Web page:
Monday, 4 June 2012

Hello again
Did you experience the spectacle this week?

Here at FMGTTI we look at the ways in which internet videos are changing film and moving image culture.  This post we want to expand on our last story about the Daft Charleston.  

Wuziq's synching of Daft Punk's "Around the World" to an old video of the Charleston dance rings a lot of bells.  Synching an old video to new tunes has happened before, and to much greater effect.  This may be old news for many of you, but FMGTTI thinks that we should take another look at this incredible story.

Let's rewind: June 1969, The Ed Sullivan Show.  On comes Gwen Verdon and her two sidekicks performing a a dance devised by Gwen's husband, Bob Fosse, an America choreographer and all round creative (he directed Cabaret!).  Gwen and her friends perform this pretty muted, unsexy but still very enjoyable little jig called the Mexican Breakfast.  Then, the show is over and little is said of the dance since.

Years later, after technology/computers/internet/youtube, a fellow user uploads the Mexican Breakfast routine onto the tube (FMGTTI can't find any information about this user: their account has since been terminated).  The video floated around for a few years, until 2007 when an employee of Diamond Creative, a Los Angeles based design company, replaces the video's original elevator soundtrack with UNK's Walk it Out, a hip hop track that had been released the year earlier.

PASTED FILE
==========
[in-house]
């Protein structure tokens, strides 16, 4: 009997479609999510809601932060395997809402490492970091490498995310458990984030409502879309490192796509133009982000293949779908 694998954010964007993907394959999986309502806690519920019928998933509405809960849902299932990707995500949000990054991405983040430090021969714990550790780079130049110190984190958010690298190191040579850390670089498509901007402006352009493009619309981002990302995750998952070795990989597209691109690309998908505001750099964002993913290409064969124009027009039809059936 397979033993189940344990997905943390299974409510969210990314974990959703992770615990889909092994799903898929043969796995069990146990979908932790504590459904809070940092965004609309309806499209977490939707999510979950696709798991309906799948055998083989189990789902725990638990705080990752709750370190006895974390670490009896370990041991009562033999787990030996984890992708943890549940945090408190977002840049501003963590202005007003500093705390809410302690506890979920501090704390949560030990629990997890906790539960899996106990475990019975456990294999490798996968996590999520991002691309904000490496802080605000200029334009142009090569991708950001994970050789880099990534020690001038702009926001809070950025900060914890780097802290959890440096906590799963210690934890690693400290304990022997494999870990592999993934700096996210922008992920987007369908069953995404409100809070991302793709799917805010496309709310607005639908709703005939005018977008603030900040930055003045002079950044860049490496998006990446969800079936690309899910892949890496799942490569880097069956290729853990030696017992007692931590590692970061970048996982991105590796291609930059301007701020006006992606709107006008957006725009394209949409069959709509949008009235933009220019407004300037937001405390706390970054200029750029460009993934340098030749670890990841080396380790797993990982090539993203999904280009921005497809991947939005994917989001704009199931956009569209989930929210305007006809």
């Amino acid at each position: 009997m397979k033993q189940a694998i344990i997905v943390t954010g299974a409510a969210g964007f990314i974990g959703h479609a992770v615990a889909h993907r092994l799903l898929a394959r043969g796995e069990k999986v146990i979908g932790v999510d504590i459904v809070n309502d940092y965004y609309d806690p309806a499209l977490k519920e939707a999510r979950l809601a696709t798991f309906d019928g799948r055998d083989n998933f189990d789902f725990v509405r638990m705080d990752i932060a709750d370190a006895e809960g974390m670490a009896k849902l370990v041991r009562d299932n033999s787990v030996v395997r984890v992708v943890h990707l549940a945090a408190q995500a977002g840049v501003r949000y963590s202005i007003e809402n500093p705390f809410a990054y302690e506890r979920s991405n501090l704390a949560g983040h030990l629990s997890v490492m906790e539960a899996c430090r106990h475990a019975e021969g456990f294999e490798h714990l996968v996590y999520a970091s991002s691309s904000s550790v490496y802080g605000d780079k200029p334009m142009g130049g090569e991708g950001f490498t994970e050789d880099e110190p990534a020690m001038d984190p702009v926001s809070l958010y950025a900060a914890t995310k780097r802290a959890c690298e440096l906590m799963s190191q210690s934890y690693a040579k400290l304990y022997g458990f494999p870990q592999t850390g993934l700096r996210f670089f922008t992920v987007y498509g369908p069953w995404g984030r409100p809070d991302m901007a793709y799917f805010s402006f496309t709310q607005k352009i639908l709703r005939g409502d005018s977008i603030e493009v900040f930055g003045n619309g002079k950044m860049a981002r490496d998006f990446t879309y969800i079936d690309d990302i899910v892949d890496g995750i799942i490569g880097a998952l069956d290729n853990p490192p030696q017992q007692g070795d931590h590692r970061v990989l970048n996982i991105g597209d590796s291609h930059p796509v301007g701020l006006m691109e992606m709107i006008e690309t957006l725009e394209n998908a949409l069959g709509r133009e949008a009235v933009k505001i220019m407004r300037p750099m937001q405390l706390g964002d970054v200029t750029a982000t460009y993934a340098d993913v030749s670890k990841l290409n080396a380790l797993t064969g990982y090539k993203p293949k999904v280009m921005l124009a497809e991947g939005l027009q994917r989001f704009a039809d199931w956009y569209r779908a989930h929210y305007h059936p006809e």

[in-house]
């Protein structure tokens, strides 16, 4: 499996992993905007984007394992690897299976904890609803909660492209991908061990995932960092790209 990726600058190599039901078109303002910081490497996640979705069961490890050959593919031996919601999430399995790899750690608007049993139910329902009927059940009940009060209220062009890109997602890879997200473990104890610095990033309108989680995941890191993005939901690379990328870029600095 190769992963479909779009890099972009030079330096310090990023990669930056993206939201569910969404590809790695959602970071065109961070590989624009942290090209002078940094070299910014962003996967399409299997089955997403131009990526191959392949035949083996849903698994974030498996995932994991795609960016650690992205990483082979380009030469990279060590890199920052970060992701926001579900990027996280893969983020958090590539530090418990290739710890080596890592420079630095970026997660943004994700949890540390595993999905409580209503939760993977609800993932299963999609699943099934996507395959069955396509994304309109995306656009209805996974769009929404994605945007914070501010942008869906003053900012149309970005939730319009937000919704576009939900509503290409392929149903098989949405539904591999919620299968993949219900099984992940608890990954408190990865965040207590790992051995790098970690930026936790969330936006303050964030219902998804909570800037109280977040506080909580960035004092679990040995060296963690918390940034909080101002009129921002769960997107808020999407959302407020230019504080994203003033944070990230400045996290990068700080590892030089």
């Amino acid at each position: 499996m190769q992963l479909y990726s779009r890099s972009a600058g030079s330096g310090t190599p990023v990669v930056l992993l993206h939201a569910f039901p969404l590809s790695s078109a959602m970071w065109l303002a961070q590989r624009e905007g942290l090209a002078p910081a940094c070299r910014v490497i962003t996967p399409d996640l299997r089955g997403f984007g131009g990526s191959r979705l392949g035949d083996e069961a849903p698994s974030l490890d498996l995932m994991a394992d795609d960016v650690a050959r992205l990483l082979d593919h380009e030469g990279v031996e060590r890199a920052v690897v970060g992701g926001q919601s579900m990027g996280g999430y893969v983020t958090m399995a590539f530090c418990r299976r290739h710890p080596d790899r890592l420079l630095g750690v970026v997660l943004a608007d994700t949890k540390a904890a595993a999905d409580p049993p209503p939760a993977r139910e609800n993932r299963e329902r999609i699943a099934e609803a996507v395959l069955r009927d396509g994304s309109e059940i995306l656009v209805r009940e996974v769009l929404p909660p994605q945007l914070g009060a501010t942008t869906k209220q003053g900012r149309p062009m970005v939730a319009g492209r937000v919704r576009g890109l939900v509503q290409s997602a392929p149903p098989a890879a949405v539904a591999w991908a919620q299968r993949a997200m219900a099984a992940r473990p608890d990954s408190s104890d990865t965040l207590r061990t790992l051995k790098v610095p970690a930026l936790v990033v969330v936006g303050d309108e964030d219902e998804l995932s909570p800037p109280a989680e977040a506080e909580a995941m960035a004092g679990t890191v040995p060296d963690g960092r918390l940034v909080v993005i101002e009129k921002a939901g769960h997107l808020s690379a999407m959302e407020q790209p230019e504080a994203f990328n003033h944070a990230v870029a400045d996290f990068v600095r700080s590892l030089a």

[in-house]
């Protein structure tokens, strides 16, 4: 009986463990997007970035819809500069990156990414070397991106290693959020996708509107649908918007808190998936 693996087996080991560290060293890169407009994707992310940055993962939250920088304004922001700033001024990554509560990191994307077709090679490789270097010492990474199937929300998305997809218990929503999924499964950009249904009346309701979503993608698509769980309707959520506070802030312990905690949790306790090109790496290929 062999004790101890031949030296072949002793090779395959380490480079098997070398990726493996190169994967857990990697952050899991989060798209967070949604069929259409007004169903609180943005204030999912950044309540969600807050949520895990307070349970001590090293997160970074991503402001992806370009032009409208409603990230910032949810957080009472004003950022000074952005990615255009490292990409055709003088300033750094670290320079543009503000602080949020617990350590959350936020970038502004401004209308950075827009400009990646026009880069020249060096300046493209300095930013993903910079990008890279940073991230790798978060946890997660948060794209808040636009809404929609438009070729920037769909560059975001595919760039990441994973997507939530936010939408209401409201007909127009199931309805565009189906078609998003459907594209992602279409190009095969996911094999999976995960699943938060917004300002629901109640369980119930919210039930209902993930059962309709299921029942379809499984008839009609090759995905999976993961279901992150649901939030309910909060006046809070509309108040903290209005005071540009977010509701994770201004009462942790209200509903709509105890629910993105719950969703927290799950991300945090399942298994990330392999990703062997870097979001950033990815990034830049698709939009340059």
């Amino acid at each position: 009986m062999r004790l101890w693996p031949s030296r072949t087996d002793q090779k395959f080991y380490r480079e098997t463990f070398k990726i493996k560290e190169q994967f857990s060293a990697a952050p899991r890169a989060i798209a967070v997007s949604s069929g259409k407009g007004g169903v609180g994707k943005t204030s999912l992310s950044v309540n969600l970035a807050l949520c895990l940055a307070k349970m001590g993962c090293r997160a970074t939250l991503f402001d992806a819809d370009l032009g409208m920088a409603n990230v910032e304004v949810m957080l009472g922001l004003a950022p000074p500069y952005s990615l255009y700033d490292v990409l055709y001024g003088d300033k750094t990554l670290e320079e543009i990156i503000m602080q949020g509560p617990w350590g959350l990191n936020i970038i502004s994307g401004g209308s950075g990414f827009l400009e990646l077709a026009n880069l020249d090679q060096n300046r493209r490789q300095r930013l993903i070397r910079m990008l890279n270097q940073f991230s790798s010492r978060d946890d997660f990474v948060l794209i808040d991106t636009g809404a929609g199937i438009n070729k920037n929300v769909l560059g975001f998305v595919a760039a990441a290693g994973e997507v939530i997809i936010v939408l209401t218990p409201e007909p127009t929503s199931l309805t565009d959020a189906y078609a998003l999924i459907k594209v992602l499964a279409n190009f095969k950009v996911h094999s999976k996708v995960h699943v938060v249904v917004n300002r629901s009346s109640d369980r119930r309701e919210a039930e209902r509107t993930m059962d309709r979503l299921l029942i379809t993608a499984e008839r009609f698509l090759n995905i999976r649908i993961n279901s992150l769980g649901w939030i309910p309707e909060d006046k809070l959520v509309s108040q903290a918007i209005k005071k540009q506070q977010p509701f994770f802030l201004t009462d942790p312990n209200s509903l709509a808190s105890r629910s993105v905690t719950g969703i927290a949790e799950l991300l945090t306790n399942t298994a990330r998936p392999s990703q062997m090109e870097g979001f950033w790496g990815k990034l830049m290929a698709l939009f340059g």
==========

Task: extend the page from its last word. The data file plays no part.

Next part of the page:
The video goes viral, and gets recognition from some major institutions (NPR, USA Today, Perez Hilton).  But no recognition is as big and effectual as that of Beyonce Knowles.  She stumbles across the clip, calls it "genius", and proceeds to use the YouTube clip and Fosse's choreography as inspiration for the music video of her own Single Ladies (Put a Ring on it).

The story doesn't end there.  Single Ladies becomes huge.  So huge, in fact, that it sells 6.1 million digital copies worldwide, becoming one of the best selling singles of all time.  The public catches on pretty quickly the similarity between the two clips, and finally Beyonce herself admits the genesis of her video in this interview:
The music video then spawns hundreds of rip offs, most notably this one:

The video clip has since been acknowledged as one of the best music videos of all time.  It won MTV's Music Video of the Year for 2008, and also sparked the Kanyegate scandal,  where Kanye West infamously jumped on stage to hijack Taylor Swift's speech after she won Female Video of the Year: "Imma let you finish", he starts, "but Beyonce had one of the best music clips of all time!"  He then jumps off stage to leave Taylor Swift looking tugging on her dress and staring at the ground like a nervous child.

All of this, because some bored genius decided to sync Walk it Out to Bob Fosse's Mexican Breakfast.